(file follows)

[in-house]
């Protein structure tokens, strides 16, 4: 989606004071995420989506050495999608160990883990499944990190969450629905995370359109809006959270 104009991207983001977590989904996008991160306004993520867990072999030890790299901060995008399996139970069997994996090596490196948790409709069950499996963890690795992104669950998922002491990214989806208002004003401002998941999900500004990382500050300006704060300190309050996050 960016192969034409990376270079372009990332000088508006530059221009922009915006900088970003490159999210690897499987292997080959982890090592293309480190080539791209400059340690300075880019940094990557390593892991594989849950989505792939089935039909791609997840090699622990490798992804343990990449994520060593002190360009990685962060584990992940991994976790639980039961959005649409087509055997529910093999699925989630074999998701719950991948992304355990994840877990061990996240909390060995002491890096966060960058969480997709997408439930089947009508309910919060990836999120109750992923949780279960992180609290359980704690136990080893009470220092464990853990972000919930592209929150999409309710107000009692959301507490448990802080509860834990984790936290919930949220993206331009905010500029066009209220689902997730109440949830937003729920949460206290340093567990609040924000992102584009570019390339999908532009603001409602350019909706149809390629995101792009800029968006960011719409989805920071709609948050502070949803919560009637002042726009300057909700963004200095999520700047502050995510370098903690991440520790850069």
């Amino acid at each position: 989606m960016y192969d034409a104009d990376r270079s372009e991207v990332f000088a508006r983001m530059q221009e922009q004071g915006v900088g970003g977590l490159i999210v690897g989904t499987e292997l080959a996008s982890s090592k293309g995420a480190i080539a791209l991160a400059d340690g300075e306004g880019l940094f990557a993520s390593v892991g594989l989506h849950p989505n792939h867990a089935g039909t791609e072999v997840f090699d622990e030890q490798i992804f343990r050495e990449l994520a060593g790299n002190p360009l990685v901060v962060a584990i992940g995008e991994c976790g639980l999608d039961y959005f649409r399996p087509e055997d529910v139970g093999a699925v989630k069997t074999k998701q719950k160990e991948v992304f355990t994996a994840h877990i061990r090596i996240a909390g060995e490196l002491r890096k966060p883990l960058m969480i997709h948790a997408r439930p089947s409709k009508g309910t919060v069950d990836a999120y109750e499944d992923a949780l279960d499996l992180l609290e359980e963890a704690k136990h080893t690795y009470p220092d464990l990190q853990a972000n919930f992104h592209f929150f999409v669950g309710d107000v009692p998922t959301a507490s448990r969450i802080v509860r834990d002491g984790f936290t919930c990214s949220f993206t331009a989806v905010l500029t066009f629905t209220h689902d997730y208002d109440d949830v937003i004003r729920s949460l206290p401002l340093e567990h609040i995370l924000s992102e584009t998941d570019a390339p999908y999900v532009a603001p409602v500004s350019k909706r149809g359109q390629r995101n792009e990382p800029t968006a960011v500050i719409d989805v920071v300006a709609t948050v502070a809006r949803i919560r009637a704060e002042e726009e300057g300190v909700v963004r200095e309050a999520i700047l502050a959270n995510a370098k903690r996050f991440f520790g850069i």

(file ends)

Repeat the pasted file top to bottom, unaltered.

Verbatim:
[in-house]
């Protein structure tokens, strides 16, 4: 989606004071995420989506050495999608160990883990499944990190969450629905995370359109809006959270 104009991207983001977590989904996008991160306004993520867990072999030890790299901060995008399996139970069997994996090596490196948790409709069950499996963890690795992104669950998922002491990214989806208002004003401002998941999900500004990382500050300006704060300190309050996050 960016192969034409990376270079372009990332000088508006530059221009922009915006900088970003490159999210690897499987292997080959982890090592293309480190080539791209400059340690300075880019940094990557390593892991594989849950989505792939089935039909791609997840090699622990490798992804343990990449994520060593002190360009990685962060584990992940991994976790639980039961959005649409087509055997529910093999699925989630074999998701719950991948992304355990994840877990061990996240909390060995002491890096966060960058969480997709997408439930089947009508309910919060990836999120109750992923949780279960992180609290359980704690136990080893009470220092464990853990972000919930592209929150999409309710107000009692959301507490448990802080509860834990984790936290919930949220993206331009905010500029066009209220689902997730109440949830937003729920949460206290340093567990609040924000992102584009570019390339999908532009603001409602350019909706149809390629995101792009800029968006960011719409989805920071709609948050502070949803919560009637002042726009300057909700963004200095999520700047502050995510370098903690991440520790850069």
């Amino acid at each position: 989606m960016y192969d034409a104009d990376r270079s372009e991207v990332f000088a508006r983001m530059q221009e922009q004071g915006v900088g970003g977590l490159i999210v690897g989904t499987e292997l080959a996008s982890s090592k293309g995420a480190i080539a791209l991160a400059d340690g300075e306004g880019l940094f990557a993520s390593v892991g594989l989506h849950p989505n792939h867990a089935g039909t791609e072999v997840f090699d622990e030890q490798i992804f343990r050495e990449l994520a060593g790299n002190p360009l990685v901060v962060a584990i992940g995008e991994c976790g639980l999608d039961y959005f649409r399996p087509e055997d529910v139970g093999a699925v989630k069997t074999k998701q719950k160990e991948v992304f355990t994996a994840h877990i061990r090596i996240a909390g060995e490196l002491r890096k966060p883990l960058m969480i997709h948790a997408r439930p089947s409709k009508g309910t919060v069950d990836a999120y109750e499944d992923a949780l279960d499996l992180l609290e359980e963890a704690k136990h080893t690795y009470p220092d464990l990190q853990a972000n919930f992104h592209f929150f999409v669950g309710d107000v009692p998922t959301a507490s448990r969450i802080v509860r834990d002491g984790f936290t919930c990214s949220f993206t331009a989806v905010l500029t066009f629905t209220h689902d997730y208002d109440d949830v937003i004003r729920s949460l206290p401002l340093e567990h609040i995370l924000s992102e584009t998941d570019a390339p999908y999900v532009a603001p409602v500004s350019k909706r149809g359109q390629r995101n792009e990382p800029t968006a960011v500050i719409d989805v920071v300006a709609t948050v502070a809006r949803i919560r009637a704060e002042e726009e300057g300190v909700v963004r200095e309050a999520i700047l502050a959270n995510a370098k903690r996050f991440f520790g850069i």